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12 Jun

May 2020 Federal HR Updates

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Fluctuating Workweek

What happened?
On May 20, 2020, the Department of Labor (DOL) announced a change to the rules governing overtime for fluctuating workweek salaried workers. This will take effect on July 20, 2020.

What are the details?
This applies to employees who are overtime-eligible but are paid a flat salary for hours worked and additional pay if they work overtime. Employers can now pay bonuses to salaried non-exempt workers who are paid with a fluctuating workweek without violating the DOL rule. The title of the regulation also changed to “Fluctuating Workweek Method of Computing Overtime.”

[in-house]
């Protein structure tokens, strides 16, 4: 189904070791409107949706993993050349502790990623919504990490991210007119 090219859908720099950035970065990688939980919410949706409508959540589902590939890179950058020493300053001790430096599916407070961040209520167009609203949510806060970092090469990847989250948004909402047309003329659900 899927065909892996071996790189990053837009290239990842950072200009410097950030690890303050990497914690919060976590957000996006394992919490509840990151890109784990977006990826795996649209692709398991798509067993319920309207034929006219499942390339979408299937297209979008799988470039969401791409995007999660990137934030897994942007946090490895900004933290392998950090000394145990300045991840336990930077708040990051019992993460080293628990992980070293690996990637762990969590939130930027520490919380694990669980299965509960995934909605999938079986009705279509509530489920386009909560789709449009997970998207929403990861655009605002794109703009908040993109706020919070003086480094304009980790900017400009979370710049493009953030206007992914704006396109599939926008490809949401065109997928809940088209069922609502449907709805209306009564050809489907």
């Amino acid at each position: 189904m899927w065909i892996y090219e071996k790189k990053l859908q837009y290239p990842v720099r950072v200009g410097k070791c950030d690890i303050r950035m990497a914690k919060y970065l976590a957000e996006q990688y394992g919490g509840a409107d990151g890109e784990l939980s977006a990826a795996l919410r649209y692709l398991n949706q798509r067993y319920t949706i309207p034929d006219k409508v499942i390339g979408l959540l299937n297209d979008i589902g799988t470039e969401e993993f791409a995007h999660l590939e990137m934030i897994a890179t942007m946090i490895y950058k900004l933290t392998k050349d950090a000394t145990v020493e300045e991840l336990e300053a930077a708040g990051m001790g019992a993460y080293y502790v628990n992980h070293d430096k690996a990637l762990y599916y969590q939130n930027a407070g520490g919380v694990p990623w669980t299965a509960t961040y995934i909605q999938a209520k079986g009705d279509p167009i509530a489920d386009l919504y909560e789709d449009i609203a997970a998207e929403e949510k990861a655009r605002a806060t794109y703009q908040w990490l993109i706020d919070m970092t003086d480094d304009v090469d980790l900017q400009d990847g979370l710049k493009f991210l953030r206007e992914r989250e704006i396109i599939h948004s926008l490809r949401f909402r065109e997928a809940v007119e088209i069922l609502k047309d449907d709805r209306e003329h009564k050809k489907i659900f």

What do employers need to do?
Review how you are paying staff with your HR provider if you have questions about this process.

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Inside Sales Exemption

What happened?
Effective May 19, 2020, the DOL will evaluate inside sales representatives on a case-by-case basis and no longer limited to only retail establishments.

What are the details?
The DOL withdrew the “partial list of establishments,” which were previously designated as having no retail concept. This limited list has not been removed, which opens up the ability to claim an inside sales exemption in other industries outside of retail. Additional information and opinion letters may be forthcoming from the DOL.

What do employers need to do?
Review staff positions with HR provider to determine if staff may be eligible for the inside sales exemption.

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Election Rule Changes

What happened?